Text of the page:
Minn. needs to fix child abuse statute

Published 9:21 am Wednesday, April 10, 2013

Current law says child sexual abuse victims immediately know they are injured and have until age 24 to file a lawsuit. Considering it can take decades for victims to confront the abuse, statutes of limitation are woefully short and act as an arbitrary barrier to justice. I know because I am a survivor of child sexual abuse.

I was sexually abused by our parish priest at age 13. I suppressed my pain so deep that I didn’t recognize I had been abused until well into adulthood. Even as a well-educated, full-grown man, the abuse continues to challenge and haunt me.

At age 39, I was able to find the courage to seek justice against my abuser and those who helped facilitate the abuse. After five years and publicly reopening those wounds, my case was dismissed by the Minnesota State Supreme Court because the statute of limitations had expired. I was re-victimized by the system designed to protect me because I couldn’t seek justice on my own time frame.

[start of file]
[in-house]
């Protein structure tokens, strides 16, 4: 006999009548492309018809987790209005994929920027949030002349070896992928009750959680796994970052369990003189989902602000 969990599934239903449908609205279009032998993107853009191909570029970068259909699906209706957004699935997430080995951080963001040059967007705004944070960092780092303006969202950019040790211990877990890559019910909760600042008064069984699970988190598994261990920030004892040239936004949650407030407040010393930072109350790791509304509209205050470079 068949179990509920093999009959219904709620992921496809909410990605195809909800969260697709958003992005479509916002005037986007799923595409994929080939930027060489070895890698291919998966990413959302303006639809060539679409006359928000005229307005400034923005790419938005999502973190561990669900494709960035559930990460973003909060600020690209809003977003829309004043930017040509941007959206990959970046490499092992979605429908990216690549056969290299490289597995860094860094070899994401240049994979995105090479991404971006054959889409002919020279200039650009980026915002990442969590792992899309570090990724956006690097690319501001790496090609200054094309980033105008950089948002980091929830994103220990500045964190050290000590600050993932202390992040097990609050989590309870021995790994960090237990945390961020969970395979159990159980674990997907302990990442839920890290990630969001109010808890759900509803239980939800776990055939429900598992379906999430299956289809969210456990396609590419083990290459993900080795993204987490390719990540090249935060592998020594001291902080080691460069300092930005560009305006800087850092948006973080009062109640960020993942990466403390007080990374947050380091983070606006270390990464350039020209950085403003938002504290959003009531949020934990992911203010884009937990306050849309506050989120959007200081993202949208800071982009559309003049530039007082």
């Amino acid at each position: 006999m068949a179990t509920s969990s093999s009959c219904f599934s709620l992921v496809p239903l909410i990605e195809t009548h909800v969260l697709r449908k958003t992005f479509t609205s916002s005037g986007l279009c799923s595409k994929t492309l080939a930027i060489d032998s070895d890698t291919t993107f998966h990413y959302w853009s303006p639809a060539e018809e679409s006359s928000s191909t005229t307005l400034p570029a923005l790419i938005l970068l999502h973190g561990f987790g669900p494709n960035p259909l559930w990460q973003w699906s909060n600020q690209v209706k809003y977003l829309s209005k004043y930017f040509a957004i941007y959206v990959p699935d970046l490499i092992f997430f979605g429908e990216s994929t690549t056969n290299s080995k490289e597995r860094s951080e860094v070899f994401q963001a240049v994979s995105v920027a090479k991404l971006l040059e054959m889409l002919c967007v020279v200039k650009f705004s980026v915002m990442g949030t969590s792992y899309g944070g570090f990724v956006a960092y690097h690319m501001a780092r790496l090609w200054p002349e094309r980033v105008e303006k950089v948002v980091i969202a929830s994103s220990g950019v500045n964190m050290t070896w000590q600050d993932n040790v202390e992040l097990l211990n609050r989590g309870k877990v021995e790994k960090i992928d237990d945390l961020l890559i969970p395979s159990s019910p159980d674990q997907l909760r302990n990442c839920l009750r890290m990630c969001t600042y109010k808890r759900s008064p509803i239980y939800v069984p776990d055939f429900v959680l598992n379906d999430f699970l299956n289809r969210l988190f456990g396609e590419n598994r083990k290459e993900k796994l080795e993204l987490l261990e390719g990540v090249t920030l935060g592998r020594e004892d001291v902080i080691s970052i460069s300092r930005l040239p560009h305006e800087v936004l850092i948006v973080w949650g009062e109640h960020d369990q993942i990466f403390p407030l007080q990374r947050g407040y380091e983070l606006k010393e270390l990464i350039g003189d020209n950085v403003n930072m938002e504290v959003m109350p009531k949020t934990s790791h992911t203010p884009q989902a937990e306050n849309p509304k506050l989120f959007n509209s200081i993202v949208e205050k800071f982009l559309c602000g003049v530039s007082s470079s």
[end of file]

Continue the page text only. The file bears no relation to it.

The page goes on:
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The Minnesota Child Victims Act being considered at the State Capitol would eliminate the civil statute of limitations for child sexual abuse cases, allowing victims to seek justice at any time against the abuser or institution that facilitated the abuse. This legislation respects and acknowledges the healing process, while encouraging victims of child sex abuse to come forward and potentially identify abusers who may still be abusing children.

Child sexual abuse is a public health epidemic. Support the Minnesota Child Victims Act.


Jim Keenan